David Bourget (Western Ontario)
David Chalmers (ANU, NYU)
Rafael De Clercq
Ezio Di Nucci
Jonathan Jenkins Ichikawa
Jack Alan Reynolds
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Minds and Machines 20 (2):213-241 (2010)
Humans grasp discrete infinities within several cognitive domains, such as in language, thought, social cognition and tool-making. It is sometimes suggested that any such generative ability is based on a computational system processing hierarchical and recursive mental representations. One view concerning such generativity has been that each of the mind’s modules defining a cognitive domain implements its own recursive computational system. In this paper recent evidence to the contrary is reviewed and it is proposed that there is only one supramodal computational system with recursion in the human mind. A recursion thesis is defined, according to which the hominin cognitive evolution is constituted by a recent punctuated genetic mutation that installed the general, supramodal capacity for recursion into the human nervous system on top of the existing, evolutionarily older cognitive structures, and it is argued on the basis of empirical evidence and theoretical considerations that the recursion thesis constitutes a plausible research program for cognitive science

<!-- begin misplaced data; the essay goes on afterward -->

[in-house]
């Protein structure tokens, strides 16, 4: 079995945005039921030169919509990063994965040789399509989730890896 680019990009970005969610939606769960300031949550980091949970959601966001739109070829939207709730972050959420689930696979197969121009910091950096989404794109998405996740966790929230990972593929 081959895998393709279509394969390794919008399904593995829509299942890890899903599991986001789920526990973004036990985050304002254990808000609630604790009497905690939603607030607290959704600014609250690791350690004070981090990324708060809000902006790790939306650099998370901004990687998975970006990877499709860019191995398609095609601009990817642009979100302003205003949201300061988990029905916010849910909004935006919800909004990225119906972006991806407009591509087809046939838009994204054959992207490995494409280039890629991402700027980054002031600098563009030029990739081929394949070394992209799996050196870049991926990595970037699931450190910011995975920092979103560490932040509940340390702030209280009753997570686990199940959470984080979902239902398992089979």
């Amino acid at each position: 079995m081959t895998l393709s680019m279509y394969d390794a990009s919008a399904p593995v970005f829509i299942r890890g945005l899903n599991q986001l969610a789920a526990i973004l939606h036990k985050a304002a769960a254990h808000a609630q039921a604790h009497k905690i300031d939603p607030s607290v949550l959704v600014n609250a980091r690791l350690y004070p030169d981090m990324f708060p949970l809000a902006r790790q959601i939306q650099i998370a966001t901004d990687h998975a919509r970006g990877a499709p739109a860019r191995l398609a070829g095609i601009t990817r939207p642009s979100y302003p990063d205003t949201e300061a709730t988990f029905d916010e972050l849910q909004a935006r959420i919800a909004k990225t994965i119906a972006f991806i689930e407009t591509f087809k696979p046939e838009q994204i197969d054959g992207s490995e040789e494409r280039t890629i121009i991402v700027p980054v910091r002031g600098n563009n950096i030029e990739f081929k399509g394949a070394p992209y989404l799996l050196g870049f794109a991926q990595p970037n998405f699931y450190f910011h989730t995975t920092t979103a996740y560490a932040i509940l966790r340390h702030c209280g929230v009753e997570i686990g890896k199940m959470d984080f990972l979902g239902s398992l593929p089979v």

|Keywords||Brain Connectionism Language Merge Modularity Music Recursion Recursion thesis Syntax|
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Jerry A. Fodor (1975). The Language of Thought. Harvard University Press.
Noam Chomsky (1965). Aspects of the Theory of Syntax. The MIT Press.
Dorothy L. Cheney & Robert M. Seyfarth (1990). How Monkeys See the World: Inside the Mind of Another Species. University of Chicago Press.
Noam Chomsky (1995). The Minimalist Program. The MIT Press.
Citations of this work BETA
Giuseppe Vicari & Mauro Adenzato (2014). Is Recursion Language-Specific?: Evidence of Recursive Mechanisms in the Structure of Intentional Action. Consciousness and Cognition 26:169-188.
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